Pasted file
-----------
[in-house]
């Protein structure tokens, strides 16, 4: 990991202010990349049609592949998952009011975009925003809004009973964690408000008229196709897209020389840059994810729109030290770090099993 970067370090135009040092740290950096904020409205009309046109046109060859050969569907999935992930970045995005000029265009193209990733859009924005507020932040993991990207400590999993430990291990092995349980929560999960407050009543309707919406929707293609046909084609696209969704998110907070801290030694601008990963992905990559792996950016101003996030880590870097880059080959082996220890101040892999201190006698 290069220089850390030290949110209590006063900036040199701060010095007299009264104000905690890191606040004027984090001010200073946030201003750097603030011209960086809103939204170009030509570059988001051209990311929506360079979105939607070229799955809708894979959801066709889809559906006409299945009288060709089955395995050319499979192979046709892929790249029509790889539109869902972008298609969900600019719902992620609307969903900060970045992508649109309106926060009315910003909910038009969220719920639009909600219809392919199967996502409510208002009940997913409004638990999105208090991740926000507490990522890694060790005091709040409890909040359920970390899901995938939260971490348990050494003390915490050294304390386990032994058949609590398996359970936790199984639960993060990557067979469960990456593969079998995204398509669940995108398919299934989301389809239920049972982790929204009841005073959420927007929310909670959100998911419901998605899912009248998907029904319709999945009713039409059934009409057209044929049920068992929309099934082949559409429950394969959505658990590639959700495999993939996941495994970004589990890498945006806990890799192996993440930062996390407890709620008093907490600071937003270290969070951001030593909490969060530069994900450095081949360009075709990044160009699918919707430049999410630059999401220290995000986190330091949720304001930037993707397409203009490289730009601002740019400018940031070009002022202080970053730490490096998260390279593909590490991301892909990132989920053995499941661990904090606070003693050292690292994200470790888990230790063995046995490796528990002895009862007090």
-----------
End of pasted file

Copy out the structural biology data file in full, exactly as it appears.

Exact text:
[in-house]
């Protein structure tokens, strides 16, 4: 990991202010990349049609592949998952009011975009925003809004009973964690408000008229196709897209020389840059994810729109030290770090099993 970067370090135009040092740290950096904020409205009309046109046109060859050969569907999935992930970045995005000029265009193209990733859009924005507020932040993991990207400590999993430990291990092995349980929560999960407050009543309707919406929707293609046909084609696209969704998110907070801290030694601008990963992905990559792996950016101003996030880590870097880059080959082996220890101040892999201190006698 290069220089850390030290949110209590006063900036040199701060010095007299009264104000905690890191606040004027984090001010200073946030201003750097603030011209960086809103939204170009030509570059988001051209990311929506360079979105939607070229799955809708894979959801066709889809559906006409299945009288060709089955395995050319499979192979046709892929790249029509790889539109869902972008298609969900600019719902992620609307969903900060970045992508649109309106926060009315910003909910038009969220719920639009909600219809392919199967996502409510208002009940997913409004638990999105208090991740926000507490990522890694060790005091709040409890909040359920970390899901995938939260971490348990050494003390915490050294304390386990032994058949609590398996359970936790199984639960993060990557067979469960990456593969079998995204398509669940995108398919299934989301389809239920049972982790929204009841005073959420927007929310909670959100998911419901998605899912009248998907029904319709999945009713039409059934009409057209044929049920068992929309099934082949559409429950394969959505658990590639959700495999993939996941495994970004589990890498945006806990890799192996993440930062996390407890709620008093907490600071937003270290969070951001030593909490969060530069994900450095081949360009075709990044160009699918919707430049999410630059999401220290995000986190330091949720304001930037993707397409203009490289730009601002740019400018940031070009002022202080970053730490490096998260390279593909590490991301892909990132989920053995499941661990904090606070003693050292690292994200470790888990230790063995046995490796528990002895009862007090």